Don’t let the subtitle scare you, this is an extremely user-friendly book and designed to help the user identify the common insects he or she is most likely to notice. Of the two authors I know Eugenie Regan from the National Biodiversity Data Centre’s Butterfly Monitoring Scheme, which kicked off in 2007. Eugenie was a regular on TV and the radio, but has since moved on to other conservation projects.

Although this book is not designed to fit neatly into the pocket, the wider format allows for a level of detail which in some areas is beyond that of any field guide I’ve ever seen. Chris Shields illustrations are absolutely incredible throughout, although I must especially praise the amazing section on ladybirds which features detailed pictures of the adult and each of the very distinctive larva of each of the species known in Ireland (19 altogether). This section of the book alone would have been enough to encourage me to buy it.

Outstanding illustrations and an excellent distribution map for each species. Need I say more?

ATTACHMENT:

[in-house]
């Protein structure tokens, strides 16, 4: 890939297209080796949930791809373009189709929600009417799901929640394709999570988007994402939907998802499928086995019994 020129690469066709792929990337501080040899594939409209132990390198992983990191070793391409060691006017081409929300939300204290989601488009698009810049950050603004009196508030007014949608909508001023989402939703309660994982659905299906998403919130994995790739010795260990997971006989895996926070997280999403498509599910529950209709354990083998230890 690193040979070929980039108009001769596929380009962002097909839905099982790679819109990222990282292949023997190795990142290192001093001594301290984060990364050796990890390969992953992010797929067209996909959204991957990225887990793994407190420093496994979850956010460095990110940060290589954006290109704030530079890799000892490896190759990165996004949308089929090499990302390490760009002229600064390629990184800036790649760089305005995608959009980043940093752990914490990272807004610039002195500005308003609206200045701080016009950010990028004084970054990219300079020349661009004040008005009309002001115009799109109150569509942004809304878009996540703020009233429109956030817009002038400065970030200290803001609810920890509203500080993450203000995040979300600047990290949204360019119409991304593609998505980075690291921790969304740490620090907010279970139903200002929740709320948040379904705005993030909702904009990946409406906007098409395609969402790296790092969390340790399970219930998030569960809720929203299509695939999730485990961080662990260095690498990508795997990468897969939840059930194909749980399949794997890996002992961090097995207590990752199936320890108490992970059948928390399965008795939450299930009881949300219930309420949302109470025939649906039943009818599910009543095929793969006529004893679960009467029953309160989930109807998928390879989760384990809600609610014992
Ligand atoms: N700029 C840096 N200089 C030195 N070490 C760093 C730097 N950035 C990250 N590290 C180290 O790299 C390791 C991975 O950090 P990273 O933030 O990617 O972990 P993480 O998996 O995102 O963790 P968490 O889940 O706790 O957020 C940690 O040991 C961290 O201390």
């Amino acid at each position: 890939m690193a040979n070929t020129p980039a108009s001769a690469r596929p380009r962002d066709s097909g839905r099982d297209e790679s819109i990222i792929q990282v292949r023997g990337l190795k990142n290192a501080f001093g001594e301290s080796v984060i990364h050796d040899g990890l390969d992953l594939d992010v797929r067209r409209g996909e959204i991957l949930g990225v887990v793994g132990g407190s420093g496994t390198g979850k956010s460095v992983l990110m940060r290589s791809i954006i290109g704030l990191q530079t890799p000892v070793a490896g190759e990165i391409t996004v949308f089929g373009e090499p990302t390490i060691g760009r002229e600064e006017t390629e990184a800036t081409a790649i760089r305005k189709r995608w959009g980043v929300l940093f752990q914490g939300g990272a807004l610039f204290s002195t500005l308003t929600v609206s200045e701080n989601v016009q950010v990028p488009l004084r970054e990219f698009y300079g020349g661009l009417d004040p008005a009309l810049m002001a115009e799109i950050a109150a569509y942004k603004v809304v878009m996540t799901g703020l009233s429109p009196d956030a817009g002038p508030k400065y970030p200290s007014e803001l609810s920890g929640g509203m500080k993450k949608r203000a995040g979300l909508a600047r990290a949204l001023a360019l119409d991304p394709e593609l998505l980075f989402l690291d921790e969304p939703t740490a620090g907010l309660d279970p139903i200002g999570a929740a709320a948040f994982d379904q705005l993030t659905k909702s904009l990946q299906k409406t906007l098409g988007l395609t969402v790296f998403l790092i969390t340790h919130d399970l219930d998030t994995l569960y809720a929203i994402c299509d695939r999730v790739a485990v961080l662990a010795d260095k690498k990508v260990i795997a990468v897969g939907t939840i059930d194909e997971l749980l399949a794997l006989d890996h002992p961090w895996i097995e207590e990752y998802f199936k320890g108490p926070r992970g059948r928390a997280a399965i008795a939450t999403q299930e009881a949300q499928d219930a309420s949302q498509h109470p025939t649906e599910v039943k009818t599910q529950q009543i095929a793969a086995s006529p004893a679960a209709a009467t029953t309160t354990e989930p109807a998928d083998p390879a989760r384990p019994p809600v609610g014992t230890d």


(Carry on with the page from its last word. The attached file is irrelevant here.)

Outstanding illustrations and an excellent distribution map for each species. Need I say more?

However, it also draws attention to the fact that few of the caterpillars in the butterfly section are illustrated, which should be considered for subsequent editions. But considering this book is €14.99 and not designed to be exhaustive, it packs quite a punch, and should whet the appetite of anybody with the remotest interest in insects to learn more about them. I must applaud everyone involved in its production.




Book launch!

Last week I attended the launch of botanist Zoé Devlin’s beautiful new book Wildflowers of Ireland: A Personal Record. Zoé was on hand to sign autographs of this magnificent tome – the book is a quality publication, produced by the Collins Press. There was a time when such lavishly illustrated books on Irish nature were unheard of, but the Collins Press have made a name with prestige volumes of this high quality, and it is very fortunate for anyone with an interest in Irish wildlife. That said, the book is heavy in construction (if you should find yourself in front of a firing squad it would be helpful to have a copy tucked under your shirt!), but laden with superbly-written information and detailed maps for each plant species, and absolutely fantastic photographs taken by Zoé. Anybody who is familiar with this blog will remember reading in June of how I came to meet Zoé and her husband John as they searched for rare Sea Kale along the Wicklow coast in June.